“We are delighted with the monthly royalties we have been receiving from PLS since NLA media access started licensing our content”
Deputy Finance Director, Euromoney Institutional Investor
“The NLA team look after us very well. They ensure we make the most of the services they offer and do this in a streamlined, painless way. The NLA income provides an increasingly valuable source of revenue for Tindle and one we do not have the in-house resource or expertise to manage independently. We are delighted with the royalties received from the NLA to date.”
Sir Ray Tindle
Tindle Newspapers Ltd
“We are delighted with the royalties received from the NLA to date.”
– Sir Ray Tindle, Tindle Newspapers Ltd
“NLA media access manages ‘secondary licensing’ (allowing agencies and clients to monitor press activity) of magazine content on behalf of publishers. An insight from Andrew Horton, a director at Time Inc, on the reasons behind the Time Inc switched from the Copyright Licensing Agency (CLA), to NLA media access and how it is going over a year later.
As the director responsible for driving Time Inc’s syndication and licensing, I’ve got more than a healthy interest in revenue streams resulting from primary and secondary licensing. Although secondary licensing might not be as glamorous as launching Living Etc in Indonesia, Woman & Home in South Africa or developing new revenue streams from brand licences, it is nonetheless an important income stream for publishers and one that requires a small investment (time only) for a real return.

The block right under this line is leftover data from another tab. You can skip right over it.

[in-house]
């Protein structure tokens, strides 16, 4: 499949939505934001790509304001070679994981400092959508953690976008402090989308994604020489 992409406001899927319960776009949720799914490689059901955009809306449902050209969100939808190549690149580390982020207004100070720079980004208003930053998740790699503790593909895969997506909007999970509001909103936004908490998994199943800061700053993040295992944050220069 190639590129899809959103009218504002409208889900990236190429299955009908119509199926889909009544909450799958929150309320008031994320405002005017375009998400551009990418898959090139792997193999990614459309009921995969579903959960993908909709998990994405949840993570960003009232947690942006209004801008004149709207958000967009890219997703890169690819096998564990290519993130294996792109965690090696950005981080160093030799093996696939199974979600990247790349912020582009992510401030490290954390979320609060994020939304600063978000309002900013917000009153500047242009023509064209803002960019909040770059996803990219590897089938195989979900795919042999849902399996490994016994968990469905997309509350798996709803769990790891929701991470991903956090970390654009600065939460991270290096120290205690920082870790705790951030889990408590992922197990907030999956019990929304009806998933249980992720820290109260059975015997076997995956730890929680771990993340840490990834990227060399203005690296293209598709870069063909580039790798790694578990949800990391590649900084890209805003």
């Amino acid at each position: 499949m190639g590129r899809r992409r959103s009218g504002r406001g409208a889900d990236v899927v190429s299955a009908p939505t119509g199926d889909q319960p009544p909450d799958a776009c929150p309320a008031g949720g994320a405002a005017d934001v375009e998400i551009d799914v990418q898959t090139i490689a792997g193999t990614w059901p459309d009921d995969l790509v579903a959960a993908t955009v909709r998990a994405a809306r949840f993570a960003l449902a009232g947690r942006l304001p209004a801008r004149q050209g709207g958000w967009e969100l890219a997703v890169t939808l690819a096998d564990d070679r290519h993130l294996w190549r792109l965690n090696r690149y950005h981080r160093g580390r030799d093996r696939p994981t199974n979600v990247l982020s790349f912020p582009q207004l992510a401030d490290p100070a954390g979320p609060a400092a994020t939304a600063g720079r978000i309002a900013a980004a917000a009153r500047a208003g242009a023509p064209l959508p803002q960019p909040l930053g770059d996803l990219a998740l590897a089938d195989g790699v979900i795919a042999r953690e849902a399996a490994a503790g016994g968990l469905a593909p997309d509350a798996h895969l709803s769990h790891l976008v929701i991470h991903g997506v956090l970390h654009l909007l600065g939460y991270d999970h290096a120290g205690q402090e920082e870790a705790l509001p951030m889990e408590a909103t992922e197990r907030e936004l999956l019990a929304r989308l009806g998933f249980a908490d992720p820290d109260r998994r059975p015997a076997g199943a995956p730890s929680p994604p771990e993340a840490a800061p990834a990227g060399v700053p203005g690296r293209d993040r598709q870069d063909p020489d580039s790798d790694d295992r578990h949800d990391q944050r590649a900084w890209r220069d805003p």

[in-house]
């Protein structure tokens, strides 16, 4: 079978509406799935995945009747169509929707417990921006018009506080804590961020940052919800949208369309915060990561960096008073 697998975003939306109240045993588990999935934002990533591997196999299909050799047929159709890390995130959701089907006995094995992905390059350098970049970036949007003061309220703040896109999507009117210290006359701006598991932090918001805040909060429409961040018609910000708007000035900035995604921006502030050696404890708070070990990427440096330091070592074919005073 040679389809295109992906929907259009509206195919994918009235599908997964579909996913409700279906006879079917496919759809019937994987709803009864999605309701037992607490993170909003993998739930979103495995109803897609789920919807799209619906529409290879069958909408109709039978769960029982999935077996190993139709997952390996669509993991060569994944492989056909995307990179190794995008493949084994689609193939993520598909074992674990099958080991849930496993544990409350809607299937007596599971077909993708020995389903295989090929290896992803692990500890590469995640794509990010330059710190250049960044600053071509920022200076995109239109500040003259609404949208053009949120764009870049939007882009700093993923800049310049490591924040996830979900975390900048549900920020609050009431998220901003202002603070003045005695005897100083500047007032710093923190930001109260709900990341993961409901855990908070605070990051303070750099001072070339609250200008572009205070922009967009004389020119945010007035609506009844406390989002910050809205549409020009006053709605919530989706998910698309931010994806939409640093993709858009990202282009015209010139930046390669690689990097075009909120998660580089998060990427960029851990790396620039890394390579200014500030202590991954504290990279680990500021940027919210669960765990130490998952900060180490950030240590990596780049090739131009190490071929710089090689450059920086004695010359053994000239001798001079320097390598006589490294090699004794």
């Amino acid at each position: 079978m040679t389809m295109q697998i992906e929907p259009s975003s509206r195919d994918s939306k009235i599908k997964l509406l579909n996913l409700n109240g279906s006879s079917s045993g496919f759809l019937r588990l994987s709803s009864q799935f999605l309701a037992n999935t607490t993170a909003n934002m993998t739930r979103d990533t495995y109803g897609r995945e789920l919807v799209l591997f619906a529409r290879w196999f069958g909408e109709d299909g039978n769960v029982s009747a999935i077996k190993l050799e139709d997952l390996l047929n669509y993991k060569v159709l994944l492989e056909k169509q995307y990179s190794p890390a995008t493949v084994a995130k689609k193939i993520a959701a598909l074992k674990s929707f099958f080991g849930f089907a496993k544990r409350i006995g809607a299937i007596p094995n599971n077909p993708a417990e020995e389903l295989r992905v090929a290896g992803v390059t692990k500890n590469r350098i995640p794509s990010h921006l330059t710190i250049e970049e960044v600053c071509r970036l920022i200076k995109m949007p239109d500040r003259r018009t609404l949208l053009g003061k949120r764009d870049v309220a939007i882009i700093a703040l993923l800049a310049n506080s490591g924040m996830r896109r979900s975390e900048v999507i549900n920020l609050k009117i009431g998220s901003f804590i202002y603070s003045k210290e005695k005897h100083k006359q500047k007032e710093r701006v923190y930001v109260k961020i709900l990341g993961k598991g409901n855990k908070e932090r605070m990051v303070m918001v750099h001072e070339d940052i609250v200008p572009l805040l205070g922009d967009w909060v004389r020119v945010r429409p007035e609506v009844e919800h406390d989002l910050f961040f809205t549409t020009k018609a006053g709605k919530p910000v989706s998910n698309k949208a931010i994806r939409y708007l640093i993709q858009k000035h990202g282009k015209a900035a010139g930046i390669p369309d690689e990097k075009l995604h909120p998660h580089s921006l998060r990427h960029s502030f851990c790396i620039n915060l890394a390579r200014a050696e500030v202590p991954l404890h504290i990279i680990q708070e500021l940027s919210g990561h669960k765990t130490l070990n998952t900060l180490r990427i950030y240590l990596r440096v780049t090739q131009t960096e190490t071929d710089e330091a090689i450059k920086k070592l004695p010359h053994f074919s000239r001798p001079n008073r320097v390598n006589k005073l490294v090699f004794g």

I knew that the Economist had switched its licensing to the NLA and been rewarded with a 35% compound growth in revenue. So, working with the Professional Publishers Association (PPA), Time Inc and other magazine publishers reviewed proposals from the NLA.”
“The NLA is a publisher-owned business, and is focused on and has a great track record in delivering revenue growth for its members. It has a particular strength in the media monitoring market where Time Inc’s content is actively copied by businesses across the UK. The business model is very effective – if Time Inc’s content is ‘clipped’ and supplied to an organisation by a media monitoring agency, the NLA is advised of the quantities and licenses the agency and business accordingly. The magazine publisher mandates the NLA (via the PLS) to do this on their behalf. In return, we get a monthly royalty cheque. It’s that simple. For Time Inc, the switching decision was straightforward and our royalties have grown over the last year as a result. I appreciate that will not necessarily be the case for all publishers. The PPA, NLA and PLS can assist you in reaching a decision for your own publishing house. I simply wanted to let magazine publishers know that there is a choice.”
Andrew Horton formerly director at Time Inc, which produces over 60 iconic media brands, reaching 26 million UK adults. He was responsible for Time Inc’s international activity, content syndication, brand licensing and commercial partnerships.
formerly director at Time Inc